Et must have been the year 1968 when a young woman decided to London dressed up for a demo. On that day, 8,000 mostly young people wanted to march from Trafalgar Square to the United States Embassy to protest against their military action in Vietnam. Decades later, the father of this young woman remembered the scene in a joint interview with her. He says: "After two hours of wondering what she would wear to the demo, I heard her come down the stairs, turn around and run back up." The daughter asked the father: "Daddy, am I for?" Or against Cambodia?” The father did not stop at this one blunt revelation from the young life of his daughter, who by the time of the interview had long since been influential and famous. He also remarked, "I'm almost certain you're aware that there are two parties in American politics."
There's a lot that makes this woman stand out in the interview scene: First, there's the importance of her father, the former London-celebrated editor-in-chief of the Evening Standard newspaper. The daughter keeps mentioning him; her admiration for him must be great. This interview scene from back then is also about looks and fashion, which was obviously important to the young woman. And the question of whether an interest in one's own beautiful surface is compatible with an interest in what moves humanity. The interview incident is also interesting, however, because it fails to mention the most well-known thing about this woman: that she is by no means as naive as her father portrays her, but rather a power man who was already there at the time of the interview, transforming the world with his idea of to shape beauty.
2006 Meryl Streep Wintour starred in The Devil Wears Prada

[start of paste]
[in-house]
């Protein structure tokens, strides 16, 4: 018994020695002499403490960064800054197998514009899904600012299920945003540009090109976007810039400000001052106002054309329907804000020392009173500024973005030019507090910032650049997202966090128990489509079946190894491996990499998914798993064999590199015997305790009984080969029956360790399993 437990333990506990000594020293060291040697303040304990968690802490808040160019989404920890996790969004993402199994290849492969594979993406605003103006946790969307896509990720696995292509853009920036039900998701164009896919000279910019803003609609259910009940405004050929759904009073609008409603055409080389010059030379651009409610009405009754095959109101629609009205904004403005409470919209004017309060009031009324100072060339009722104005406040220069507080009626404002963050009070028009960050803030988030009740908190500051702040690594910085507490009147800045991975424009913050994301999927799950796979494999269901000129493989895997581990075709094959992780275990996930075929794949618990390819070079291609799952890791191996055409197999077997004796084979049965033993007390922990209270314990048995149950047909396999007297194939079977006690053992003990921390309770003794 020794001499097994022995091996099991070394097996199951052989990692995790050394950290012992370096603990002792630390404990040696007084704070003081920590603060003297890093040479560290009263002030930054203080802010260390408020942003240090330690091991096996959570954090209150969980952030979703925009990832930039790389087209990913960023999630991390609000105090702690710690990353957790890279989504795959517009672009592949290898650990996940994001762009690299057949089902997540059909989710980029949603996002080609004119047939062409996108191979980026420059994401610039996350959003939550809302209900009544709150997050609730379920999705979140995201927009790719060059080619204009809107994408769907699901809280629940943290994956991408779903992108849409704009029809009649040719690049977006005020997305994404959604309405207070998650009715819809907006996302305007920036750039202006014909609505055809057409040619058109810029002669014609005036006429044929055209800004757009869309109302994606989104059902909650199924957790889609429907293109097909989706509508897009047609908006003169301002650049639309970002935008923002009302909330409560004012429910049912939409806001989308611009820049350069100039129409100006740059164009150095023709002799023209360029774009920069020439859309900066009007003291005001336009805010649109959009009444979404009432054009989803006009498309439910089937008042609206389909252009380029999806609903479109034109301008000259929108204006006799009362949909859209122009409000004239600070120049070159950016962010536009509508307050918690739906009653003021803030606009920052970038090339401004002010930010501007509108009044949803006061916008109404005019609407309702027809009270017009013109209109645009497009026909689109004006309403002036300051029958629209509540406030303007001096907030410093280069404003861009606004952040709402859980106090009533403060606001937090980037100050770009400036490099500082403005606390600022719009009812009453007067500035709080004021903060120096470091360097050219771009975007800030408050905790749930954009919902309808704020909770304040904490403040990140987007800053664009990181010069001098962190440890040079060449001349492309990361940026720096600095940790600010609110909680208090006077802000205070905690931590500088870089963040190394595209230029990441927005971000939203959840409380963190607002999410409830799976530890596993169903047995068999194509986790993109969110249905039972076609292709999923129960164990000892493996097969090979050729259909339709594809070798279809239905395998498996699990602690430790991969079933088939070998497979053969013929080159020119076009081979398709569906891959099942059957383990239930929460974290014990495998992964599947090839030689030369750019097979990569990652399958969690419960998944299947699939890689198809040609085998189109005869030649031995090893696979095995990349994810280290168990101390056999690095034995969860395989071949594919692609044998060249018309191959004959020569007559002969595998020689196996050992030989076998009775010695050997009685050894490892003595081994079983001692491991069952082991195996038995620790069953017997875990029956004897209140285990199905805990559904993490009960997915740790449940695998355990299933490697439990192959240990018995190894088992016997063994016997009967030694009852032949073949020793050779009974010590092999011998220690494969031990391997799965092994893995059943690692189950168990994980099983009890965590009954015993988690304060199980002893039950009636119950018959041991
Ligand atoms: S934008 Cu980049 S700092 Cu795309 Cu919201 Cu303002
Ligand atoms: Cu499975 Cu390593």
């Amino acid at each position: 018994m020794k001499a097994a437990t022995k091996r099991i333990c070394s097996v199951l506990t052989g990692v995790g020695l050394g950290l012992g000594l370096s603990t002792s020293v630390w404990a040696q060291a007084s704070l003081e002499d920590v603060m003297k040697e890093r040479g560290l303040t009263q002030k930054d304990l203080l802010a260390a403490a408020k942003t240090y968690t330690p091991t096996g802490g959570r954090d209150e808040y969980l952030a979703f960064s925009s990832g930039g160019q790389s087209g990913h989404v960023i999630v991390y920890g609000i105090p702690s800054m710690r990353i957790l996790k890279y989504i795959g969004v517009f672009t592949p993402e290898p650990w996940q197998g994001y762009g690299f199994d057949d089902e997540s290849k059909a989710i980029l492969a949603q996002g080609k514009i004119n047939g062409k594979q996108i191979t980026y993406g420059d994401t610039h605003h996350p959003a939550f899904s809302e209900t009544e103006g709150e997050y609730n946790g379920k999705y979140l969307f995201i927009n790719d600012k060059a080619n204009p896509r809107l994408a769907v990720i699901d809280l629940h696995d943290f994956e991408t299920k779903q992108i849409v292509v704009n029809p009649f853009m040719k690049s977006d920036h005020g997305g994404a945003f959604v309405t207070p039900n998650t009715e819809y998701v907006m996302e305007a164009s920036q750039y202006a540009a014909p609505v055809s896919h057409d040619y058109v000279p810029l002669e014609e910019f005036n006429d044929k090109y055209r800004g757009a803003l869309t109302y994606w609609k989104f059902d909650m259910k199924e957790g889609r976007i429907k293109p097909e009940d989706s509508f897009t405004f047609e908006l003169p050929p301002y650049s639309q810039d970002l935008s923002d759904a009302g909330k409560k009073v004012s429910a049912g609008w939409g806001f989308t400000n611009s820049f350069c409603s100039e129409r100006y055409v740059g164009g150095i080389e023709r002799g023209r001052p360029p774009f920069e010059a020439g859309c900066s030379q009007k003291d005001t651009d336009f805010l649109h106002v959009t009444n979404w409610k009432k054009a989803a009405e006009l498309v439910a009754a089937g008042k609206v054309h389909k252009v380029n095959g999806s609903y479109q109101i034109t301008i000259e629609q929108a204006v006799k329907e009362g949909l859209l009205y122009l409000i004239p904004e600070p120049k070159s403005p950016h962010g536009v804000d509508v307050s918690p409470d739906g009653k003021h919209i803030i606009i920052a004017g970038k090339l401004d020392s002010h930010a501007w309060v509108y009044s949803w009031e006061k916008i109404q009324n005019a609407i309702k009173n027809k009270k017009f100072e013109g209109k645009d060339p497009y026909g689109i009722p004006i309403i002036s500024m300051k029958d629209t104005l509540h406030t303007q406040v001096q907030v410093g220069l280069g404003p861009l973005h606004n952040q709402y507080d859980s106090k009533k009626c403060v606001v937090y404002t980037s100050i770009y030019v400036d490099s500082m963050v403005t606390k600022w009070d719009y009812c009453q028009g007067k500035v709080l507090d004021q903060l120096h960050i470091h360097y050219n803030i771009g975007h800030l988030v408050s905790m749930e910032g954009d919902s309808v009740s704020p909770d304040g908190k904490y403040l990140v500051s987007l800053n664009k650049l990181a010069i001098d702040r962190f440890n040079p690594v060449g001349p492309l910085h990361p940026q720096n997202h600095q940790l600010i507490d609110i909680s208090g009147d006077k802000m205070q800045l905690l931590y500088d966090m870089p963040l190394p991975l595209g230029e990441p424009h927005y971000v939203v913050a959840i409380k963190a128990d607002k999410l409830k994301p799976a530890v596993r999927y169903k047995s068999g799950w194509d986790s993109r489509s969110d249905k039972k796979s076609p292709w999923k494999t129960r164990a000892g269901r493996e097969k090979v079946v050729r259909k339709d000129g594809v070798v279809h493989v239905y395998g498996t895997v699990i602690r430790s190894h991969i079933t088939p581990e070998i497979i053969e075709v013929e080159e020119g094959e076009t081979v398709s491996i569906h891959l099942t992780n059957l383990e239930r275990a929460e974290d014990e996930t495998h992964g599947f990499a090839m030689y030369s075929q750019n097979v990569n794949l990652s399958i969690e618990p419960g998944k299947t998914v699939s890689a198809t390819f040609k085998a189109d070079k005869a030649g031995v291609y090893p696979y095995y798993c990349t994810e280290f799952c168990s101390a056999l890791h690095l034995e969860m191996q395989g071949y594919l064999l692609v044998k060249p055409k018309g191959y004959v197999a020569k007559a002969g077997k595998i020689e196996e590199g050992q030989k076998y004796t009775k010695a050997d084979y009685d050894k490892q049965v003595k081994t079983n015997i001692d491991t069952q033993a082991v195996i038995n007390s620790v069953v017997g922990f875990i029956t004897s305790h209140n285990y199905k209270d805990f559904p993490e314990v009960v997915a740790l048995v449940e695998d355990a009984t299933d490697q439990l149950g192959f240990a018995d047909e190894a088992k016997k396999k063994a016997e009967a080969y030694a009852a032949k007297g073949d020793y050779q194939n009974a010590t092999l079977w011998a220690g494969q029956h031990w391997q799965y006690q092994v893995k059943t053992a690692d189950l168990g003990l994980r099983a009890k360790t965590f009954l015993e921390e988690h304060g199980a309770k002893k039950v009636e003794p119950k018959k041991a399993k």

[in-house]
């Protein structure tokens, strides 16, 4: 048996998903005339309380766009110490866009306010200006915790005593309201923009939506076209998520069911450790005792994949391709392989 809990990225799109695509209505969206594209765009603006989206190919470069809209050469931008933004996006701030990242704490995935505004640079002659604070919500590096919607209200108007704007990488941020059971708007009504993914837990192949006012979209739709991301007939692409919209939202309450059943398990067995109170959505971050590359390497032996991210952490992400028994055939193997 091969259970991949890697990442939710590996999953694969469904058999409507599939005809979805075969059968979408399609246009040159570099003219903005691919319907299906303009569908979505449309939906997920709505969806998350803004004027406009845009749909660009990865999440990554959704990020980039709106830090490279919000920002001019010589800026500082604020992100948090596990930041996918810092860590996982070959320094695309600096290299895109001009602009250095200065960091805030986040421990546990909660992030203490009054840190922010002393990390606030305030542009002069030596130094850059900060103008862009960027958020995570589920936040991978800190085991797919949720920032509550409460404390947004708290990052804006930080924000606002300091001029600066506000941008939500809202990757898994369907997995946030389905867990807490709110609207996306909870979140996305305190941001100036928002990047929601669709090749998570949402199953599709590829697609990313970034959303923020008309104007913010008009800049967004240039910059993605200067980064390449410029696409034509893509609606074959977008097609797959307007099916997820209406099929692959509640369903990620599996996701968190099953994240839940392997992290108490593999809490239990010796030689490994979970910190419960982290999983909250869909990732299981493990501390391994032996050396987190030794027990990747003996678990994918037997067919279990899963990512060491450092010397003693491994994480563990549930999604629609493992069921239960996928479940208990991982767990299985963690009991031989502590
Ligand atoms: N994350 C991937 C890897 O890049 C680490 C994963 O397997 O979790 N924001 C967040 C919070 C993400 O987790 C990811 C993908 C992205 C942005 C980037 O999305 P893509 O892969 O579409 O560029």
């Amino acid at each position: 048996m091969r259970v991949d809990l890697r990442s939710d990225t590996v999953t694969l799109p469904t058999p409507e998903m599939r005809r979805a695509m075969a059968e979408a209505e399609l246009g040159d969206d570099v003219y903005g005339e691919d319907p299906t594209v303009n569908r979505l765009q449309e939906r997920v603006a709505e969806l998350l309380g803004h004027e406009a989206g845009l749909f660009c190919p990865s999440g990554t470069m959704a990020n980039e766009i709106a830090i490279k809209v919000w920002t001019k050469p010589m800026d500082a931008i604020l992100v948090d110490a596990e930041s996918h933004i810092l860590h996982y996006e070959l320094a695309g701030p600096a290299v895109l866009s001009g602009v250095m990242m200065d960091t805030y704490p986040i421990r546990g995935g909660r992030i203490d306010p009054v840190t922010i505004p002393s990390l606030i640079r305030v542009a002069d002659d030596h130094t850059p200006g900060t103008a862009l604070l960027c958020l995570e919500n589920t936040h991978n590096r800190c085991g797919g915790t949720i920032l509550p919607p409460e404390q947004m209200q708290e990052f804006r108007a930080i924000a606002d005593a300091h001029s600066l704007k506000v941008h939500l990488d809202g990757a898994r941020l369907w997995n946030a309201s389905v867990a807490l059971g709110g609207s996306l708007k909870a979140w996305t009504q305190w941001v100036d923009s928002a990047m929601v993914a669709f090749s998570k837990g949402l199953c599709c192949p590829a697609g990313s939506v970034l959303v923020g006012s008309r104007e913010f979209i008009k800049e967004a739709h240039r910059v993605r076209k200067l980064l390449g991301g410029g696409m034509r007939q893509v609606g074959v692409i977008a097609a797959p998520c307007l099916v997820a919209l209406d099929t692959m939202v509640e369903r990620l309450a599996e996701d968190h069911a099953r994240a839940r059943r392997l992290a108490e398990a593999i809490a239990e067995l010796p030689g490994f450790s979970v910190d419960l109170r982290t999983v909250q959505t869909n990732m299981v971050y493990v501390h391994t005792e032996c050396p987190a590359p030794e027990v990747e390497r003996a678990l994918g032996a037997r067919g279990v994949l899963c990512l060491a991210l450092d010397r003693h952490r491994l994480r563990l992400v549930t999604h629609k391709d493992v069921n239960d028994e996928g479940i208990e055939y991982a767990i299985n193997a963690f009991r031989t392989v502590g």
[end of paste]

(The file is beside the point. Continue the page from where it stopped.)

It's about Anna Wintour, editor-in-chief of American Vogue. She is still the most important woman in fashion. Among her less glorious credits is that she worked hard for decades to reduce beauty, at least when it comes to women, to three adjectives: thin, white, young. Everyone recognizes Anna Wintour - by her bob, by her sunglasses, maybe by her beige Manolo Blahnik sandals, and she usually wears colorful dresses and crystal necklaces. And ever since Meryl Streep played an easily recognizable literary version of her in The Devil Wears Prada in 2006, everyone thinks they know Wintour and her rigid working methods a little bit. Perhaps this is enough to describe their importance: A few months ago, the “New York Times” published a large portrait of Anna Wintour's hairdresser.
In this respect, her first name is sufficient as the title of a new biography about her. In "Anna," author Amy Odell gives a glimpse into the life of this woman who is surprisingly well-armed. Who, even if she has to cry from time to time, doesn't really let anything get to her and still takes everything exactly.
The scene described in the book explains where she got it from. In the beginning there are mother and father. One, Eleanor, called Nonie, had a passion for parties; the daughter is now, among other things, the host of the biggest fashion party of the year, the Met Ball. The other, father Charles, lived for his work as a journalist. "Anna's relationship with her father is one of the most important of her life," says biographer Amy Odell. She is connected via zoom to the conversation this summer evening. On screen, she bears a slight resemblance to actress Anne Hathaway, who then played the assistant in The Devil Wears Prada. "People who have worked with the father say that if they look at Anna, they see him."